What advice would you give to new starters?

The main advice for new starters is, don’t be afraid of imposter syndrome. Cybersecurity is a vast industry with a lot of new and evolving concepts, don’t feel like you have to know everything from day one. Imposter syndrome is a common experience, even among seasoned professionals. Seek guidance and support from those around you, networking is an invaluable way to meet those with different experiences and gain a broad knowledge of different roles and experiences in cyber. There’s a wealth of knowledge to be gained from collaborative learning and shared experiences. Further, be prepared to continue learning, cyber is a dynamic industry where the landscape is constantly evolving. There are numerous incredible resources you can use to upskill and keep up with new and developing concepts. However, while there are loads of ways to learn, I think it is important to say don’t feel like you need to learn everything at once. There is a lot to learn, and your understanding will come with time. Embrace different ways of learning, gain hands-on experience by trying new projects, and simulations, and participate in events like capture-the-flag competitions to expand your skill set and explore different areas of cybersecurity.

What’s the biggest misconception about cybersecurity that you’ve found?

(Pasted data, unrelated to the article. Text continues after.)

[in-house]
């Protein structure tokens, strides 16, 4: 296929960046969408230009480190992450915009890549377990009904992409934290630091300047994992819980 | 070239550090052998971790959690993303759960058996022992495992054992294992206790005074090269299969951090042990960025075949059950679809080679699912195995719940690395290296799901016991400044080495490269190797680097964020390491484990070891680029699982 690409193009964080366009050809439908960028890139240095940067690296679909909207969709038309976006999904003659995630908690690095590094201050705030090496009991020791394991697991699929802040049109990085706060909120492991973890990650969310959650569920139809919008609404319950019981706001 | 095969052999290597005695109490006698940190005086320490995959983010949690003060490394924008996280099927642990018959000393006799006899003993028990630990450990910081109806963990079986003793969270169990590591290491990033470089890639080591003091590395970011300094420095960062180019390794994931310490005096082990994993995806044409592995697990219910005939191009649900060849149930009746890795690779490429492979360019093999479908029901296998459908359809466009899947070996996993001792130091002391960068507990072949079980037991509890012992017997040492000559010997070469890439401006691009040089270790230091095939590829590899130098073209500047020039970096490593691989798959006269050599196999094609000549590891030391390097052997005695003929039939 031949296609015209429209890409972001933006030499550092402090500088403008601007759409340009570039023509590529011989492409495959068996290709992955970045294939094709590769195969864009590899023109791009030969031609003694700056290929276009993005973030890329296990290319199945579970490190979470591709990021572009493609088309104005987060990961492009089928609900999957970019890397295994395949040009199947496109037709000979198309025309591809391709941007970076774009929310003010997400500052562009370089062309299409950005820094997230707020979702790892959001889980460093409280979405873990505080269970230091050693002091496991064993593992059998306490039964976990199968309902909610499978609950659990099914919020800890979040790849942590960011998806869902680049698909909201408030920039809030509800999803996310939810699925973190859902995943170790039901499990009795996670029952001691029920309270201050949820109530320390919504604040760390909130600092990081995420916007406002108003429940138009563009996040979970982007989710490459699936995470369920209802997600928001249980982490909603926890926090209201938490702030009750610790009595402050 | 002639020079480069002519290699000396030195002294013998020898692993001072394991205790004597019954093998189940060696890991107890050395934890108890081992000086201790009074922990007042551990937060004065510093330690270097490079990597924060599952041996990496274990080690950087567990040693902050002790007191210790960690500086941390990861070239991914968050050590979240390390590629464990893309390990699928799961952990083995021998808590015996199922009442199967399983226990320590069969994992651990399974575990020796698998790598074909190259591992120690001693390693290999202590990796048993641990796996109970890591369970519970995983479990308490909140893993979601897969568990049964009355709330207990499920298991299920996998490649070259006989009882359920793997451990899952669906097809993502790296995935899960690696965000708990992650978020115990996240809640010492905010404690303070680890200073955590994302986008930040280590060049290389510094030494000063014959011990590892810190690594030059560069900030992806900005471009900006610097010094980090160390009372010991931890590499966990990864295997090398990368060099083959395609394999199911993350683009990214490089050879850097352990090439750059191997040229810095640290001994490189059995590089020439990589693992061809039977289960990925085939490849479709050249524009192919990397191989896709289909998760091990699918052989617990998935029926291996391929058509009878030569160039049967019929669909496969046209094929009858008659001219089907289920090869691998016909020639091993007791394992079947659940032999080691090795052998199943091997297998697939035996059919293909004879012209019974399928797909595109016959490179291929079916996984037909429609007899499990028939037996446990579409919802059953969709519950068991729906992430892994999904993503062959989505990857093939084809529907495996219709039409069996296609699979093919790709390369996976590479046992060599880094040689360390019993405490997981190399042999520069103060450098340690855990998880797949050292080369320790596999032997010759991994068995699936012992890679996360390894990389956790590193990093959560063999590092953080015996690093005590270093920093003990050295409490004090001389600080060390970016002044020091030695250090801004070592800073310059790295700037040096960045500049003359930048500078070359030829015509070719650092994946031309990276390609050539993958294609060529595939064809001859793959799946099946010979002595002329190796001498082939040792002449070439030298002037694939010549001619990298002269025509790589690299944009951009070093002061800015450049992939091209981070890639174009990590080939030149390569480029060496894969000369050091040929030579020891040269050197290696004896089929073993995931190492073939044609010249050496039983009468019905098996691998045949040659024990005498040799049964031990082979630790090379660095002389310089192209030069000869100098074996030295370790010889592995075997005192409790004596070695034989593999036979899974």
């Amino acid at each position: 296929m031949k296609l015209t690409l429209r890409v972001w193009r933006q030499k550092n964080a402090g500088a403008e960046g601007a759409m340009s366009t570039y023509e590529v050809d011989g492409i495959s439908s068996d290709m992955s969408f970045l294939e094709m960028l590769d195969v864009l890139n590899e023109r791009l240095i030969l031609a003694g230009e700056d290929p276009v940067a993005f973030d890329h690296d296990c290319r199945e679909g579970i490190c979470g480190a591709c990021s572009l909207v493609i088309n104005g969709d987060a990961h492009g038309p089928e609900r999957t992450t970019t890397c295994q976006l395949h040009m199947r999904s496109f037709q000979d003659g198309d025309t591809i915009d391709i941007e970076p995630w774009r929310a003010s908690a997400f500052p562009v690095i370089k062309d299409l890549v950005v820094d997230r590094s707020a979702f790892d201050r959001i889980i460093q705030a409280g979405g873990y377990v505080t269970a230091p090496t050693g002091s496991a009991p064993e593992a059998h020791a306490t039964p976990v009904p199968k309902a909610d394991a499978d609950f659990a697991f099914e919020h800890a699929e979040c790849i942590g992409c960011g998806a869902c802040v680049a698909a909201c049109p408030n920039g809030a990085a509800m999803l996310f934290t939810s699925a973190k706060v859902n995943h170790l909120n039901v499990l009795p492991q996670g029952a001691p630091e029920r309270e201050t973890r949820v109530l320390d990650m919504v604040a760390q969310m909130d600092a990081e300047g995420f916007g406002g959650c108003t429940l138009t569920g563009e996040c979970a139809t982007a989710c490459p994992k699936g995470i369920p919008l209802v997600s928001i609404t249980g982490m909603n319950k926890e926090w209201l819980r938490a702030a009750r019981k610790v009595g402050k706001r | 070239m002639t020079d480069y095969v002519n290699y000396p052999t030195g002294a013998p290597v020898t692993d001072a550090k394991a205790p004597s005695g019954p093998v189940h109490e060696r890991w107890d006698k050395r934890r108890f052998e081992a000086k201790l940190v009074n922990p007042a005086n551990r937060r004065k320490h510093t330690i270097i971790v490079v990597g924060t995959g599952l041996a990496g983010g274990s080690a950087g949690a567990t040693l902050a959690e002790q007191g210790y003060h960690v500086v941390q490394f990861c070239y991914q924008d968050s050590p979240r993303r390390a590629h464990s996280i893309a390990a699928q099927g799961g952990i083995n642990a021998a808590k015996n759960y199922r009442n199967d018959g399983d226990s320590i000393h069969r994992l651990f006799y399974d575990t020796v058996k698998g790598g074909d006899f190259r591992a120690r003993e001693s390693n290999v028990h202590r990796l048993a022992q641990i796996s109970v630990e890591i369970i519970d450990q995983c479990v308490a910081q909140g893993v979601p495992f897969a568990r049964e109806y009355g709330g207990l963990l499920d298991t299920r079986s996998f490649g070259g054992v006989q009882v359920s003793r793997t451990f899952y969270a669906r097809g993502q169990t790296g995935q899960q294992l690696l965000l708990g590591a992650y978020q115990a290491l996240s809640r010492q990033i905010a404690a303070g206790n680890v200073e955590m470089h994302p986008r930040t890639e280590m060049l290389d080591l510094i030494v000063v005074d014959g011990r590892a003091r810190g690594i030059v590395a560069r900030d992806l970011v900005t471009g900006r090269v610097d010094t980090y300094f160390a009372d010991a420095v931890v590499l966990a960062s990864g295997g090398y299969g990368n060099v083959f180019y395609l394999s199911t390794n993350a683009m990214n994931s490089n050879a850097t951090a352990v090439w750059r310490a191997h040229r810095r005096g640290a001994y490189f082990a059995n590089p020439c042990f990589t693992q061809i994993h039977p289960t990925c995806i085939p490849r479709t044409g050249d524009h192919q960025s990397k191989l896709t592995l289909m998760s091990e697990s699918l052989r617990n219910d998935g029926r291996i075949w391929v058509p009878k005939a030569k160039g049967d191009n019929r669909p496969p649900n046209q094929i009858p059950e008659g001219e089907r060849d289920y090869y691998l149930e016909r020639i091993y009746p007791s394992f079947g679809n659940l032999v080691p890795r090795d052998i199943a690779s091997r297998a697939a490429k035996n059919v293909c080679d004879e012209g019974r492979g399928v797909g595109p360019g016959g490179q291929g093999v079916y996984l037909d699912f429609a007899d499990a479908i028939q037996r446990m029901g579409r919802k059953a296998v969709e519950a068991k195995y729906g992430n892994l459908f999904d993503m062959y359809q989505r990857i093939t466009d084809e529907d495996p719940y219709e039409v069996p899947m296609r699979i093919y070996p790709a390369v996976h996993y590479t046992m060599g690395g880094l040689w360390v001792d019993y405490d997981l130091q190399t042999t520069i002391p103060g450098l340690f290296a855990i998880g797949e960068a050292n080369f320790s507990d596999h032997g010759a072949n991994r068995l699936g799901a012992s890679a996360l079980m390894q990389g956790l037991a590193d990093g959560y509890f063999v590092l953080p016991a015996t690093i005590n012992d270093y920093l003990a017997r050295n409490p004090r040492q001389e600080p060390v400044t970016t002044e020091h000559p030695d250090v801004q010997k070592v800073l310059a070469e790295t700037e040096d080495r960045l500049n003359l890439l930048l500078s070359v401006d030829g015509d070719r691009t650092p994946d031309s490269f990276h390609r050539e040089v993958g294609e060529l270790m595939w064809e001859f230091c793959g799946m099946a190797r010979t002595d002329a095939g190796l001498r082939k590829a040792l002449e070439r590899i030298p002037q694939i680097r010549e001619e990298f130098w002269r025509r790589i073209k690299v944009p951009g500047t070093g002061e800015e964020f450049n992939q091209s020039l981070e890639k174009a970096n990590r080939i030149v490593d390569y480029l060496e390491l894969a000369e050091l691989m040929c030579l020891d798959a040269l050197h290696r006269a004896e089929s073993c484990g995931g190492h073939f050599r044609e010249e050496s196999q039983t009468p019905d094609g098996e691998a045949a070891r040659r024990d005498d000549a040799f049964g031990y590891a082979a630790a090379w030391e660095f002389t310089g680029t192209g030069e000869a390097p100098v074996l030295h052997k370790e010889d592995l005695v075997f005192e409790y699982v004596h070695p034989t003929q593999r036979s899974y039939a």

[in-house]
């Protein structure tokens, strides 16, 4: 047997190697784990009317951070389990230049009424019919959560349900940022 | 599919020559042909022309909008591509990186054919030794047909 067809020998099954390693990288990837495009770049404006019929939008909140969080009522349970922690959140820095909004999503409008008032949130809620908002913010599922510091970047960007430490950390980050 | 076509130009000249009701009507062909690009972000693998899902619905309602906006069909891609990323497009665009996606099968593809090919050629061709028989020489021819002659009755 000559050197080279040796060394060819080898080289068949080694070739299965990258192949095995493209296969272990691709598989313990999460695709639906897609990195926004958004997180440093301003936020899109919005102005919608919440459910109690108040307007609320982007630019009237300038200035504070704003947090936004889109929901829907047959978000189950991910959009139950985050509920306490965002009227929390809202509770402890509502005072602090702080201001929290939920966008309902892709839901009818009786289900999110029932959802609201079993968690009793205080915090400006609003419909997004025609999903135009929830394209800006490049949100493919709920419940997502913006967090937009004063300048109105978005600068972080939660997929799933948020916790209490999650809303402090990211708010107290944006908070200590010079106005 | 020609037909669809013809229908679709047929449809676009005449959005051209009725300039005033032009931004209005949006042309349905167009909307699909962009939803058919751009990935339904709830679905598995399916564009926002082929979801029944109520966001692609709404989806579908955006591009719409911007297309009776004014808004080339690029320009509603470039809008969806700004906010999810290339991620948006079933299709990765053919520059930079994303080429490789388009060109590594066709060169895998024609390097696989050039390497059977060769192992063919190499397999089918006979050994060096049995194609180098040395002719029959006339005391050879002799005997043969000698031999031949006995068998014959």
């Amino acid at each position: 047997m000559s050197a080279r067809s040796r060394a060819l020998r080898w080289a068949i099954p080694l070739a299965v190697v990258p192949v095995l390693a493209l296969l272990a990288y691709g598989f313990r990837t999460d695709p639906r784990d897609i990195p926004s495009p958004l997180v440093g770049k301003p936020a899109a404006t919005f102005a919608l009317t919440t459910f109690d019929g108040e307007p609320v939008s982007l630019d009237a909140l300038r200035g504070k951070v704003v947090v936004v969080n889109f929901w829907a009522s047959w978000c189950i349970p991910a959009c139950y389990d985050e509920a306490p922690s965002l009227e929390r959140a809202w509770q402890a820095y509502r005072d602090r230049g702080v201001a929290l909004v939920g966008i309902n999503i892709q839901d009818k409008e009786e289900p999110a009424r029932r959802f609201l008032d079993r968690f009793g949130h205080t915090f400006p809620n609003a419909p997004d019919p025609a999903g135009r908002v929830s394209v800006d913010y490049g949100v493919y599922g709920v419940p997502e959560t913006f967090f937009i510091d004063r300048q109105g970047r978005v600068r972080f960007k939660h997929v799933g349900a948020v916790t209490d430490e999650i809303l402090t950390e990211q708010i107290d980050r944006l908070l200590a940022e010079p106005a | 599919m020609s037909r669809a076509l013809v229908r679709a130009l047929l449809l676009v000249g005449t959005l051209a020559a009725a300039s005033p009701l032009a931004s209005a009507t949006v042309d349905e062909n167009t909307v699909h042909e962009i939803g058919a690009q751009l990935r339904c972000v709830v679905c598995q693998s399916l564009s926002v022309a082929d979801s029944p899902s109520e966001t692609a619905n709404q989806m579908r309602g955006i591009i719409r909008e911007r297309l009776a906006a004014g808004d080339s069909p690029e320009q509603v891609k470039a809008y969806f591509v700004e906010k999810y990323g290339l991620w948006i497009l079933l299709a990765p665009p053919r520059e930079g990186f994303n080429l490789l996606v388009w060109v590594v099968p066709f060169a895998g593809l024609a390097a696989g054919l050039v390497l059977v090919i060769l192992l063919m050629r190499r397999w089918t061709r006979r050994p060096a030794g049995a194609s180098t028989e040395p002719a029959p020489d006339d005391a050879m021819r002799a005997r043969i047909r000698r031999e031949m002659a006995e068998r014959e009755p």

There is a big misconception that you must have a very technical background to have a career in cybersecurity. In reality, there are many different areas and roles that require a range of skill sets. Soft skills are very important to develop as you will need to be able to communicate with many different people across the industry. Further, cyber is not an isolating career; I thought I would be sitting behind a computer for most of the day, but this is not the case. You have to collaborate and communicate with other teams in many different roles. Therefore, whether you’re outgoing or more reserved, there’s a place for you. Another big misconception is that this is an impossible industry to get into. This is not the case, there are many pathways to enter cybersecurity, whether you are a new starter or looking for a career change. Numerous roles exist within cybersecurity, each offering opportunities for individuals from different backgrounds to contribute their unique skills and perspectives.

What do you wish you had know when you were starting out in cyber?

Starting out in cyber can be very overwhelming, there are a lot of new skills and concepts to grasp. I wish I had known about the number of amazing resources available for beginners which will guide you to understanding complicated concepts. These resources are invaluable, especially when starting your first CTF or technical challenge. Additionally, I wish I had recognised the value of community early on; there are so many incredible communities and initiatives in cyber that bring people together, fostering supportive environments which allow people to upskill and learn from each other. Collaborating and utilising a community can be especially useful when starting out with new challenges. For example, joining a CTF team not only gives you the chance to develop teamwork skills but also exposes you to diverse perspectives and problem-solving strategies, which is invaluable in your journey into cybersecurity.

Source link